Second $1B Lordstown Power Plant in Jeopardy

LORDSTOWN, Ohio – A second $1 billion combined-cycle power plant proposed for the village is now in doubt after the Board of Public Affairs declined to act on a plan to deliver water to the site.

On Wednesday, the board failed to bring to a discussion or vote on whether the Trumbull Energy Center should use water sourced from the city of Warren. 

“Unless something changes, this is dead,” lamented Mayor Arno Hill. “We could lose a billion-dollar project. The building trades will lose, the schools will lose and Lordstown would lose.”

Bill Siderewicz, president of project developer Clean Energy Future, noted that the board’s failure to even address the issue is “truly beyond comprehension.”

Siderewicz said the project has already negotiated a proposal from Warren in which it would supply 4 million gallons per day to the site, which is just south of where Clean Energy Future developed the Lordstown Energy Center just off state Route 45. 

However, a competing plan from the Mahoning Valley Sanitary District has since emerged. This proposal calls for building a 24-inch water line from Niles to the village to serve the project and other Lordstown residents.  Under MVSD’s proposal, MVSD would sell the water to the city of Niles, and Niles would in turn sell the water to Lordstown.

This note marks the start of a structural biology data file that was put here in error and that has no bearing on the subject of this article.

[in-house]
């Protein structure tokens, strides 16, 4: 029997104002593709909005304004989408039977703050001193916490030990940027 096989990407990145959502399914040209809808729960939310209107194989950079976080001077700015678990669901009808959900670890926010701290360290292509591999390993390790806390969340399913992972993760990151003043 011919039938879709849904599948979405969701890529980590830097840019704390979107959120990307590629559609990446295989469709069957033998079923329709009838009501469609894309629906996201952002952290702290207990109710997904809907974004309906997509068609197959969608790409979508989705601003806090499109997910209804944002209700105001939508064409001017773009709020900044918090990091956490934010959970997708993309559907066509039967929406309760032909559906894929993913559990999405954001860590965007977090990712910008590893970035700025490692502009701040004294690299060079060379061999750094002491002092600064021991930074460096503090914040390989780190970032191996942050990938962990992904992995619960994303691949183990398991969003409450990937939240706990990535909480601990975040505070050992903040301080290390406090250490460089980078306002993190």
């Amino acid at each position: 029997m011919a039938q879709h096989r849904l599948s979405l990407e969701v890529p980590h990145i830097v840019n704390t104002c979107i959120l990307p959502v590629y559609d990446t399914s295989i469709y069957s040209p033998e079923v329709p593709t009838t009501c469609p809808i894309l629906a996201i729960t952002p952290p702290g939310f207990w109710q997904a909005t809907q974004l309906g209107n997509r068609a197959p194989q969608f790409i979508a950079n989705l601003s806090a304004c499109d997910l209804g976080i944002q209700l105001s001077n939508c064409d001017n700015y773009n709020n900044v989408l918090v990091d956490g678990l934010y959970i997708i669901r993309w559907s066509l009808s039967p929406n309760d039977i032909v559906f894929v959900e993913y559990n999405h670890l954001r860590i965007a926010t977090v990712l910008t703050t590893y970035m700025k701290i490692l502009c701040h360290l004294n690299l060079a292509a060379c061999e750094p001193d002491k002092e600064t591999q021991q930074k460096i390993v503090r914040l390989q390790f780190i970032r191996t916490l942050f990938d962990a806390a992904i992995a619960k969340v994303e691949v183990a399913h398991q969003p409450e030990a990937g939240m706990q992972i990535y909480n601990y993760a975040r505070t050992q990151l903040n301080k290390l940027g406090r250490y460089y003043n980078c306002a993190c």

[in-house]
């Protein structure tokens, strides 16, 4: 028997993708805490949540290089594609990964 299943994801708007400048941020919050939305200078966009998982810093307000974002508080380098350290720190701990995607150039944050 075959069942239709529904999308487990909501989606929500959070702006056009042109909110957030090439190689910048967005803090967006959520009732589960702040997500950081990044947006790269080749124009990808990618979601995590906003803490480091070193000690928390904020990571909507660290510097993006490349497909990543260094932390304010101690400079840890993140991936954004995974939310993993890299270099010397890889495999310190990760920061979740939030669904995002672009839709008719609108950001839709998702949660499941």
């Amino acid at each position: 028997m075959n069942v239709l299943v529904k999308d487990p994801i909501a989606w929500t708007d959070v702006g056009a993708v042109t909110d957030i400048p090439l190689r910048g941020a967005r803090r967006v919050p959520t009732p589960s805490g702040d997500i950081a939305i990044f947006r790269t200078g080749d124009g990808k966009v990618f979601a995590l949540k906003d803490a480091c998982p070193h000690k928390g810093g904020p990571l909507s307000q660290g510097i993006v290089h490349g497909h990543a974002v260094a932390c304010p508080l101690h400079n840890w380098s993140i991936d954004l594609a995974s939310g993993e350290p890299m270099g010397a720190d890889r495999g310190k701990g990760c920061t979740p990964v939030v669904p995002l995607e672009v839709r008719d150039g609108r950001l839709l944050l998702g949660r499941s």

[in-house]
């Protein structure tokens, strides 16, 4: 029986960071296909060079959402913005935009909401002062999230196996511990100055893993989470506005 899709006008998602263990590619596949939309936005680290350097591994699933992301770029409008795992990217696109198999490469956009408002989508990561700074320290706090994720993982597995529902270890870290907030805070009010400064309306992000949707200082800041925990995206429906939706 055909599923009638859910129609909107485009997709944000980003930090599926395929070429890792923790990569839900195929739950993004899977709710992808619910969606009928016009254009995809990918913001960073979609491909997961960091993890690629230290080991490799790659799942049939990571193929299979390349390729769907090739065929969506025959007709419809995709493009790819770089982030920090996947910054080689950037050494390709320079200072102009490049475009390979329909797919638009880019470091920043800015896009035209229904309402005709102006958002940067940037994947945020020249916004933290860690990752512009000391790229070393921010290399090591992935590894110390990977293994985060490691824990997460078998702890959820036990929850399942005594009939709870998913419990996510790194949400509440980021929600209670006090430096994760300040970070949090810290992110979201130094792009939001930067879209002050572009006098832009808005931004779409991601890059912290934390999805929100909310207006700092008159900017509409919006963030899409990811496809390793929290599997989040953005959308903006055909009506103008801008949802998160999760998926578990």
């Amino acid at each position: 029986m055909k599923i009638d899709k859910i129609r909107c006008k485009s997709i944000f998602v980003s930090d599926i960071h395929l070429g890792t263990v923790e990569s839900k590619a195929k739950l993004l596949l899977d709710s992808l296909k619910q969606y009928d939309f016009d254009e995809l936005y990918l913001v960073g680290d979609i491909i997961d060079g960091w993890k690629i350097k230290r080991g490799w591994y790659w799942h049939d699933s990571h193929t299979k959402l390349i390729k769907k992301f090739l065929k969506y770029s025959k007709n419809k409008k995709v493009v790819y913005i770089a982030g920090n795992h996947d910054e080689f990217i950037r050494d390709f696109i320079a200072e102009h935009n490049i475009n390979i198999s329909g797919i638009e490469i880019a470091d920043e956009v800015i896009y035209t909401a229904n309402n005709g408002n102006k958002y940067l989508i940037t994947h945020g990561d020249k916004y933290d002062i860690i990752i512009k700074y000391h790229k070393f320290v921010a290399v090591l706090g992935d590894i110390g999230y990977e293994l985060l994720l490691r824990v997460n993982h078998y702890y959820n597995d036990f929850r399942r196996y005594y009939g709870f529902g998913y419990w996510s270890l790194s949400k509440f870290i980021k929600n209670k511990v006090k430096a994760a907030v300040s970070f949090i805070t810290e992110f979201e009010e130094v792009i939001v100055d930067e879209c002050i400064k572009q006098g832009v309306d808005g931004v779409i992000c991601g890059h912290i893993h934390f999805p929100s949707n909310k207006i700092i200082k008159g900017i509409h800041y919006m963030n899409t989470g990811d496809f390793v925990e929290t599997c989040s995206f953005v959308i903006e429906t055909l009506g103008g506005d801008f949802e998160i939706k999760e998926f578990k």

But Siderewicz says that reconfiguring the project at this stage could delay ground breaking on the new power plant by between six months to a year – a timeframe that its investors aren’t willing to stomach. Ground was expected to be broken this summer.

These delays would jeopardize the project’s existing permits and contracts, he said, which could expire.

“We have investors and lenders that have done months of due diligence,” he says. “If they [MVSD] had come to us eight months ago, we could have done something. There’s not much that can be done now.”

The developer said he made it clear last week when he met in executive session with Lordstown’s Board of Public Affairs that the project would not go forward without an approval to use Warren water.

“Financing is in the final stage of negotiation,” Clean Energy Future says in a proposal presented to the board last week.  “A new water plan at this late dates would have both lenders/investors walking away from TEC.”

At Wednesday’s meeting, Board President Kevin Campbell made a motion for the board to accept the Warren water proposal. There was no second from members Christopher Peterson or Michael Sullivan, so the measure failed.

MVSD Chief Engineer Mike McNinch says the water district plan makes sense because it would keep rates low and benefit users not just in Lordstown, but the entire district including Youngstown, parts of Boardman, Canfield and North Jackson.

He says MVSD already supplies Lordstown via Niles with a 24-inch line, and provides half of the water used at the Lordstown Energy Center. Warren provides the other half.

Under MVSD’s plan, Lordstown could “serve the site and existing and future customers with a redundant water supply.  By doing that, we’re also able to keep water rates low. It benefits everyone in Lordstown.”

Siderewicz said should the project fall through, it would mean the loss of $100 million in construction wages, $480,000 in annual payments to the Board of Public Affairs, and $85 million in revenue to Lordstown over the life of the project.

“It’s become a donnybrook based on misinformation, “ Siderewicz said.

Copyright 2024 The Business Journal, Youngstown, Ohio.